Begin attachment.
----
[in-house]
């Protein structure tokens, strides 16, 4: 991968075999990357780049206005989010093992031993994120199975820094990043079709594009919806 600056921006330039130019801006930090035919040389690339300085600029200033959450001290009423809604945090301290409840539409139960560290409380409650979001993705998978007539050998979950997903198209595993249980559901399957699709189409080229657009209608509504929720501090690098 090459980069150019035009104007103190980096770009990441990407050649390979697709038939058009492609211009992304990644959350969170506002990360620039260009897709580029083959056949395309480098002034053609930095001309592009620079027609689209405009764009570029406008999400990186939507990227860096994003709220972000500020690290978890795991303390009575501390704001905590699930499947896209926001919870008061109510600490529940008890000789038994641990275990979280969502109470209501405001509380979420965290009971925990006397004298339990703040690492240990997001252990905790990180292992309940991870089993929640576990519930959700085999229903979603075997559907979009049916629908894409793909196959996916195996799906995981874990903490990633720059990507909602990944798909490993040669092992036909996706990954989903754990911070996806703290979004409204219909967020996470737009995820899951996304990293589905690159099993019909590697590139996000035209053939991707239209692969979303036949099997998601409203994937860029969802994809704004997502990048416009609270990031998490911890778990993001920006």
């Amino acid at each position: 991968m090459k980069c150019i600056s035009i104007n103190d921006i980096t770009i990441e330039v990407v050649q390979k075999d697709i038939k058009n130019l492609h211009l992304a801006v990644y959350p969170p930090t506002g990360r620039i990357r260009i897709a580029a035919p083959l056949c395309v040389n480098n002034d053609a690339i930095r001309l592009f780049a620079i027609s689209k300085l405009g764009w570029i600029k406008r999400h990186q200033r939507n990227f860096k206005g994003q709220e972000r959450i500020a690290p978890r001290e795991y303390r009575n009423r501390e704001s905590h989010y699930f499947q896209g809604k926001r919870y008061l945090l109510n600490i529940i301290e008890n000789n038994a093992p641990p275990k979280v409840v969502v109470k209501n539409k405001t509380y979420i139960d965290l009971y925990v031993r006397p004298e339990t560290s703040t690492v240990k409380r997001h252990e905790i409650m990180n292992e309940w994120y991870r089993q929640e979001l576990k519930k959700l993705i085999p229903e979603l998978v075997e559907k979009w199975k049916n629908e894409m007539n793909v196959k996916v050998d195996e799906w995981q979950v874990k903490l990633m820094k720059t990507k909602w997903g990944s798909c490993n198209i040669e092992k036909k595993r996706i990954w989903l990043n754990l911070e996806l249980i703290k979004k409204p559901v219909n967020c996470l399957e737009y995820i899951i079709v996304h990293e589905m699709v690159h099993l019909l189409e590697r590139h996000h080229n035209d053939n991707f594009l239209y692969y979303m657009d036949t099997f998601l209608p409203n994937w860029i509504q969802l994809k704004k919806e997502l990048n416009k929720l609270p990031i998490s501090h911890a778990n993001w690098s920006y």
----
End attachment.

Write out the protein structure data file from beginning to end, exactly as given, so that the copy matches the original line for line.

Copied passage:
[in-house]
């Protein structure tokens, strides 16, 4: 991968075999990357780049206005989010093992031993994120199975820094990043079709594009919806 600056921006330039130019801006930090035919040389690339300085600029200033959450001290009423809604945090301290409840539409139960560290409380409650979001993705998978007539050998979950997903198209595993249980559901399957699709189409080229657009209608509504929720501090690098 090459980069150019035009104007103190980096770009990441990407050649390979697709038939058009492609211009992304990644959350969170506002990360620039260009897709580029083959056949395309480098002034053609930095001309592009620079027609689209405009764009570029406008999400990186939507990227860096994003709220972000500020690290978890795991303390009575501390704001905590699930499947896209926001919870008061109510600490529940008890000789038994641990275990979280969502109470209501405001509380979420965290009971925990006397004298339990703040690492240990997001252990905790990180292992309940991870089993929640576990519930959700085999229903979603075997559907979009049916629908894409793909196959996916195996799906995981874990903490990633720059990507909602990944798909490993040669092992036909996706990954989903754990911070996806703290979004409204219909967020996470737009995820899951996304990293589905690159099993019909590697590139996000035209053939991707239209692969979303036949099997998601409203994937860029969802994809704004997502990048416009609270990031998490911890778990993001920006």
């Amino acid at each position: 991968m090459k980069c150019i600056s035009i104007n103190d921006i980096t770009i990441e330039v990407v050649q390979k075999d697709i038939k058009n130019l492609h211009l992304a801006v990644y959350p969170p930090t506002g990360r620039i990357r260009i897709a580029a035919p083959l056949c395309v040389n480098n002034d053609a690339i930095r001309l592009f780049a620079i027609s689209k300085l405009g764009w570029i600029k406008r999400h990186q200033r939507n990227f860096k206005g994003q709220e972000r959450i500020a690290p978890r001290e795991y303390r009575n009423r501390e704001s905590h989010y699930f499947q896209g809604k926001r919870y008061l945090l109510n600490i529940i301290e008890n000789n038994a093992p641990p275990k979280v409840v969502v109470k209501n539409k405001t509380y979420i139960d965290l009971y925990v031993r006397p004298e339990t560290s703040t690492v240990k409380r997001h252990e905790i409650m990180n292992e309940w994120y991870r089993q929640e979001l576990k519930k959700l993705i085999p229903e979603l998978v075997e559907k979009w199975k049916n629908e894409m007539n793909v196959k996916v050998d195996e799906w995981q979950v874990k903490l990633m820094k720059t990507k909602w997903g990944s798909c490993n198209i040669e092992k036909k595993r996706i990954w989903l990043n754990l911070e996806l249980i703290k979004k409204p559901v219909n967020c996470l399957e737009y995820i899951i079709v996304h990293e589905m699709v690159h099993l019909l189409e590697r590139h996000h080229n035209d053939n991707f594009l239209y692969y979303m657009d036949t099997f998601l209608p409203n994937w860029i509504q969802l994809k704004k919806e997502l990048n416009k929720l609270p990031i998490s501090h911890a778990n993001w690098s920006y």